The head of the Monetary Authority of Singapore (MAS) has announced plans for new crypto regulations that are aimed at protecting investors in the space from their own lack of knowledge regarding the risks that cryptocurrencies pose.
At the Green Shoots Seminar on 29 August 2022, Mr. Ravi Menon, Managing Director of MAS, said that surveys show that retail crypto trading continues to grow sharply both in Singapore and worldwide, as traders and investors are drawn in by the prospects of getting rich quickly despite safety warnings, while remaining “irrationally oblivious” to the risks of cryptocurrency trading.
You can view Mr. Menon’s speech in its entirety below:
Menon said that MAS contemplated “adding frictions” on retail access to cryptocurrencies, which may include customer suitability tests and restricting the use of leverage and credit facilities for cryptocurrency trading.
Also pointed out were market manipulation tactics such as cornering and wash trades that mislead and deceive market participants about prices or trading volumes. These actions “compound the inherent volatility and speculative nature” of cryptocurrencies and can severely harm consumers. As a result, according to Menon, there is a greater impetus now among global regulators, including MAS, to enhance regulations in the crypto sector.
Singapore crackdown comes after damaging 3AC and Terra collapses
Singapore’s stronger stance against cryptocurrencies appears to be a surprising u-turn after the island state built up a reputation as a strong financial hub that provides a sophisticated but friendly regulatory framework and licensing regime for crypto companies, which has helped it attract a range of virtual asset service providers (VASPs) like Gemini and Huobi to its shores.
In 2021, nearly $1.5 billion was invested in Singapore-based crypto firms, representing 10 times that of 2020, and almost 50% of that in the Asia-Pacific region.
However, a slew of recently failed Singapore-based crypto companies and projects have caused immense damage to crypto markets, and are not currently under the direct oversight of the financial regulator in terms of conduct and consumer protection. These include the catastrophic collapse of Terra Luna and Three Arrows Capital and other firms that have defaulted due to the contagion that resulted in the collapse of Terra and 3AC.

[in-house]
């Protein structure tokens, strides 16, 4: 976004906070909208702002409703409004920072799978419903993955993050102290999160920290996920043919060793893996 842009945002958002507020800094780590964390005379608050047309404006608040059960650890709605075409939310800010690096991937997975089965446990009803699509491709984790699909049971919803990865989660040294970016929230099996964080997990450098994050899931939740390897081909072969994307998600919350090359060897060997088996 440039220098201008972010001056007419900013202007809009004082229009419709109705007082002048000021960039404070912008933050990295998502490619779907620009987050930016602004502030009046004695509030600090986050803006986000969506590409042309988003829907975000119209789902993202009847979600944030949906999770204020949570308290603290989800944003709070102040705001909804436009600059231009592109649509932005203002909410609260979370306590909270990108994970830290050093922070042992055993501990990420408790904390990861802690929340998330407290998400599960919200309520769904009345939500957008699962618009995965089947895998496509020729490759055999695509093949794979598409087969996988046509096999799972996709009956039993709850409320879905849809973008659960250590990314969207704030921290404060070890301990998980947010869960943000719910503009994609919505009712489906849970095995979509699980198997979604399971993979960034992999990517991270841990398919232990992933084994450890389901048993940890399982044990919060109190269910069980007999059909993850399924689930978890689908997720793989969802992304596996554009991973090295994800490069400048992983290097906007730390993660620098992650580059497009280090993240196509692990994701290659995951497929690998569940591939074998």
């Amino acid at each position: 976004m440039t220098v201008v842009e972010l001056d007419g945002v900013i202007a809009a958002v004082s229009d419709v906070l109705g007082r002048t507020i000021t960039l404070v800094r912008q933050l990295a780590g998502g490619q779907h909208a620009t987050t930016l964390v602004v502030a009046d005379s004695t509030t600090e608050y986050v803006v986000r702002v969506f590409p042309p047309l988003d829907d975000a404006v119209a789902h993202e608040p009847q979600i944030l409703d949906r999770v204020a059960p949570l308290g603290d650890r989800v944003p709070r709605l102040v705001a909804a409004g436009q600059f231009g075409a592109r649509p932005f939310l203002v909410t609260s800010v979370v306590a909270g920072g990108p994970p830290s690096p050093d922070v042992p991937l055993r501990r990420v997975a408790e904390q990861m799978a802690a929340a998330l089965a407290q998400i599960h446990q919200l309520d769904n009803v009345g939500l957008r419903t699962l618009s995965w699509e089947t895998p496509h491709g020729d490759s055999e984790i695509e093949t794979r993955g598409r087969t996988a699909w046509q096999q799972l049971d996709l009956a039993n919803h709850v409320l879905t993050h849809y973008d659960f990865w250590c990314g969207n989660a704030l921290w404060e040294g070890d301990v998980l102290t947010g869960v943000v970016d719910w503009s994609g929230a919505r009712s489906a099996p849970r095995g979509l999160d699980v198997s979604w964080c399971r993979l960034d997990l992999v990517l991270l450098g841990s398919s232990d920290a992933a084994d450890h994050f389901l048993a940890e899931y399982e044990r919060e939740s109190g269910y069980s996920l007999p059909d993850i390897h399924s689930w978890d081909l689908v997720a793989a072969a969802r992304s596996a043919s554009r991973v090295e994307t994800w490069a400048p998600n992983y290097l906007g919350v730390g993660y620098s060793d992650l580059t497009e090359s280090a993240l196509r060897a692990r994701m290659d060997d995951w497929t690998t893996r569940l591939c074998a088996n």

Viewed now as the result of reckless behavior and lack of risk management, these implosions resulted in billions of dollars in losses for both institutional and retail crypto investors, and sullied Singapore’s stellar brand as a well-regulated and trusted crypto destination. Therefore, it was widely expected that MAS would crack the whip in response and roll out more stringent legislation in order to protect investors, especially after Menon said in June that MAS would be “unrelentingly hard and brutal” on crypto firms that behave badly.
The MAS will ask for public feedback on its proposed ideas during October, but reviews by global regulators continue unabated.
MAS licensing rollout purposefully slow to protect investors
MAS’s new licensing regime launched in 2020 attracted over 180 crypto companies to apply for a digital payments service license, but with only two dozen applications successful due to a “painfully slow” and “extremely draconian due diligence process” that still carries on, in the words of MAS chief fintech officer Sopnendu Mohanty.
This has led to exchanges like Binance ceasing operations at the behest of the regulator, while other big VASPs like Crypto.com persevered with eventual success. Sygna clients Independent Reserve and Coinhako (see our Travel Rule solution case study here) also received licensing approval from MAS.
As crypto markets tumbled worldwide in response to record inflation and quantitative tightening, MAS in January this year rolled out curtailing guidelines for crypto trading firms who want to advertise their services in public.
While MAS’ seemingly opposing stances on digital asset activities and speculation might appear contradictory, it is not, according to its chief.
Menon certainly didn’t send out any mixed signals with this clear message about his and MAS’s intentions for the crypto sector going forward:
“Yes to digital asset innovation, No to cryptocurrency speculation.”
Written by Werner Vermaak